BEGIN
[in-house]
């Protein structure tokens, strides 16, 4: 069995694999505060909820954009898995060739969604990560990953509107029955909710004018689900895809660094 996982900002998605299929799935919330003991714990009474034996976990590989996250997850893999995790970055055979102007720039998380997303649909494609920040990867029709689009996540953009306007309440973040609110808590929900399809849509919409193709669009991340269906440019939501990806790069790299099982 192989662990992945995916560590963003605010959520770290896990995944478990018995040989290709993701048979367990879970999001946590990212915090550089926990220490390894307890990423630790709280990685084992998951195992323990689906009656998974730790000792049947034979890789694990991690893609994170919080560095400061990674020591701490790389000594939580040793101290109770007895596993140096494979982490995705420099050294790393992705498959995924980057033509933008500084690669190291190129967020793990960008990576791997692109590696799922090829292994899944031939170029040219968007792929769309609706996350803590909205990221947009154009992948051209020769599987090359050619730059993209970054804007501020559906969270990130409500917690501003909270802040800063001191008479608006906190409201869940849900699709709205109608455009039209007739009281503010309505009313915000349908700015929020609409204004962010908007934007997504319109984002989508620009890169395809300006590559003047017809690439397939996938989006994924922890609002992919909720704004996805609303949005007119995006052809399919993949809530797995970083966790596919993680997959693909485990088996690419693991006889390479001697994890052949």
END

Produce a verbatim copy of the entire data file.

[in-house]
């Protein structure tokens, strides 16, 4: 069995694999505060909820954009898995060739969604990560990953509107029955909710004018689900895809660094 996982900002998605299929799935919330003991714990009474034996976990590989996250997850893999995790970055055979102007720039998380997303649909494609920040990867029709689009996540953009306007309440973040609110808590929900399809849509919409193709669009991340269906440019939501990806790069790299099982 192989662990992945995916560590963003605010959520770290896990995944478990018995040989290709993701048979367990879970999001946590990212915090550089926990220490390894307890990423630790709280990685084992998951195992323990689906009656998974730790000792049947034979890789694990991690893609994170919080560095400061990674020591701490790389000594939580040793101290109770007895596993140096494979982490995705420099050294790393992705498959995924980057033509933008500084690669190291190129967020793990960008990576791997692109590696799922090829292994899944031939170029040219968007792929769309609706996350803590909205990221947009154009992948051209020769599987090359050619730059993209970054804007501020559906969270990130409500917690501003909270802040800063001191008479608006906190409201869940849900699709709205109608455009039209007739009281503010309505009313915000349908700015929020609409204004962010908007934007997504319109984002989508620009890169395809300006590559003047017809690439397939996938989006994924922890609002992919909720704004996805609303949005007119995006052809399919993949809530797995970083966790596919993680997959693909485990088996690419693991006889390479001697994890052949």